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Eastern Swiss Alps setting for new road movie

The Piz Aela, above the Maloja Pass.

(Switzerland Tourism)

The rugged terrain of the Maloja Pass in Graubünden is the setting for a Swiss version of Easy Rider.

"We would be interested in having visitors help us, we need some people to act, some to use the camera, and some to help with the text..." Marianne says laughing. "They could even come up with a car, we need a red car for the movie!"

"The movie will be called 'Alpenrally', or 'Road Movie in the Alps', we're still not quite sure," says Luca, adding: "It's a road movie with people driving over mountain passes... it's a low-budget, experimental movie."

Marianne, Luca and another artist, Regula, have won a SFr6,000 scholarship from the Swiss branch of the Youth Hostel Association. For its 75th anniversary, the association is awarding four scholarships a year to an artist, or group of artists, seeking inspiration in the Engadine.

An old barn attached to Maloja's youth hostel has been converted into an atelier, in an effort to bring the general public into contact with the young artists.

Marianne Luca and Regula were studying at the Nairs art college in the town of Scuol in the Engadine, when they saw the Youth Hostel's advertisement.

The project is out of the ordinary, according to Marianne: "For instance, we show a scene with a person at the top of a mountain. But you only later hear the text that goes with the pictures."

At the same time, each of the three is working on his, or her, own personal project, for which they all find great inspiration in the mountain setting of the atelier.

"The Engadine is very inspiring - it's so windy, the weather changes so much," says Marianne, who is writing her first novel entitled 'Dust'. It's about an academic who grows up in the mountains and whose books ultimately turn to dust and suffocate her.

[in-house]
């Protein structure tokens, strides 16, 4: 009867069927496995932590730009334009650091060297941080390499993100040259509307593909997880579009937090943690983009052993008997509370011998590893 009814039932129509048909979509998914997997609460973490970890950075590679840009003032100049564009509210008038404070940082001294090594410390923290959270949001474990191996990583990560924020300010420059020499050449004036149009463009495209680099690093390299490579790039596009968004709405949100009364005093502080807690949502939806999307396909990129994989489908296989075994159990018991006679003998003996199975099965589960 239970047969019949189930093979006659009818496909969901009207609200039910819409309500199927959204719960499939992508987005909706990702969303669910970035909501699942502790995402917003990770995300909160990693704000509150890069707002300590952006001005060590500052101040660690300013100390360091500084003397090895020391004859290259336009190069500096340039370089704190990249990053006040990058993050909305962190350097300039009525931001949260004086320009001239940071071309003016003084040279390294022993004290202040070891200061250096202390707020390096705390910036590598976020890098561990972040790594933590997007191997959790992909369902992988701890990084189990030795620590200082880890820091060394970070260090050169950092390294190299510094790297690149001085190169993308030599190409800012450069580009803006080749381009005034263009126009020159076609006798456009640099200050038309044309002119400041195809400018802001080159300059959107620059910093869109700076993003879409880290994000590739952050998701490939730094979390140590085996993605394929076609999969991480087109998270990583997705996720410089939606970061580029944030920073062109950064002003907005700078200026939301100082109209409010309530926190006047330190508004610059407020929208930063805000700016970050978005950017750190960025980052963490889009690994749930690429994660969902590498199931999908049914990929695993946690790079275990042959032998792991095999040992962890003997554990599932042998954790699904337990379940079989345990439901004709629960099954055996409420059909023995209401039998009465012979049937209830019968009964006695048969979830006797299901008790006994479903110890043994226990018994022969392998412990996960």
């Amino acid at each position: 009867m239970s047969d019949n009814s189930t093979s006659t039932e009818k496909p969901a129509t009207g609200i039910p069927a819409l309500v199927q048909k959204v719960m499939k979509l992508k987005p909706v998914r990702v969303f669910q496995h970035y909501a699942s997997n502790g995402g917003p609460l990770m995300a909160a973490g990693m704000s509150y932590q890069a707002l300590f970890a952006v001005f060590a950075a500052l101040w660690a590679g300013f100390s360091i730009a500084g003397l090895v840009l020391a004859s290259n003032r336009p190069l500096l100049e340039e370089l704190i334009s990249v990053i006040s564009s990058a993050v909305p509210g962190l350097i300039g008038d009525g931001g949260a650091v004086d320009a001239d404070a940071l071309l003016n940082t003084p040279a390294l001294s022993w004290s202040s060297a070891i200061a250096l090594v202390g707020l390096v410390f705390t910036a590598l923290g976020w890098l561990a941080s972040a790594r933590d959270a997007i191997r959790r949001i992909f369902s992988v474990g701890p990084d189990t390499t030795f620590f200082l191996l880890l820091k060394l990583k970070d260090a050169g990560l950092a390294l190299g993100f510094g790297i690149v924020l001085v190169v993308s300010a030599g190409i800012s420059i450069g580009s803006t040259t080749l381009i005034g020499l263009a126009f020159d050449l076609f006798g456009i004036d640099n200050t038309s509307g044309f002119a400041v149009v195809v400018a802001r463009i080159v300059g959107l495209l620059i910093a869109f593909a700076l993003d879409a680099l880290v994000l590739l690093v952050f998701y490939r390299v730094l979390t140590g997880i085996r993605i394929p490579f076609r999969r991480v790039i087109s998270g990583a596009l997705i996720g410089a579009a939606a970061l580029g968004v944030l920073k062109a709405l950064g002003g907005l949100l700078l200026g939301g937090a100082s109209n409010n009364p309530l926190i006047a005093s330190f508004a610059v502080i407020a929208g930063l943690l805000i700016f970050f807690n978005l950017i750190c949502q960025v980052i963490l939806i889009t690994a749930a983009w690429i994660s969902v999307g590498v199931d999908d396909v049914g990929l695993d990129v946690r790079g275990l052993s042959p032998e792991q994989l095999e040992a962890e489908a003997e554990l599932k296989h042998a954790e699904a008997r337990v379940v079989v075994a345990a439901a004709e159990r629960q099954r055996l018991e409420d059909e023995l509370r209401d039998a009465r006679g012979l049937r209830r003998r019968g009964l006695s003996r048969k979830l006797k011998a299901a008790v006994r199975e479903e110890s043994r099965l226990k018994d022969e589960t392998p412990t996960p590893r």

"In the morning it's sunny, and then in the afternoon all of a sudden there's a thunderstorm brewing. It's really wild!" she says as she looks out of the atelier at the sheer expanse of rock that faces the spacious converted barn.

Regula is a specialist in films about mountains: "I make short artistic films about minimal landscapes and the weather. They are a halfway house between documentaries and research films."

Luca is a playwright whose work is admittedly experimental: "The play is set in a plastic shaker, you know, the kind in which snowflakes swirl around. It features a castle and the protagonists live in the mountains, that's why it's good for me to live and write up here."

Despite the average person's relatively strong interest in the arts, contact with artists or writers is generally rare. Marianne believes the concept of bringing together artists and young people that happen to be travelling through Maloja has enormous potential, and is eager for any of the visitors staying at the hostel to join in the film-making project.

Downstairs, in the youth hostel kitchen, preparations are underway for the evening meal. Nicolas is frying up a large pan of Rösti, a traditional Swiss-German dish of fried potatoes, and is seemingly keen to find out more about the movie project: " I knew there were artists here, but I haven't met them. Perhaps I will go and join their filming tomorrow!"

Others, like Miro, are less enthusiastic: "No, I haven't met them, I don't know whether I would really want to see what they're doing," he says, displaying a far greater interest in what is on the stove - than in who might be whipping up a highly creative Swiss version of 'Easy Rider' on the floor above.

by Juliet Linley


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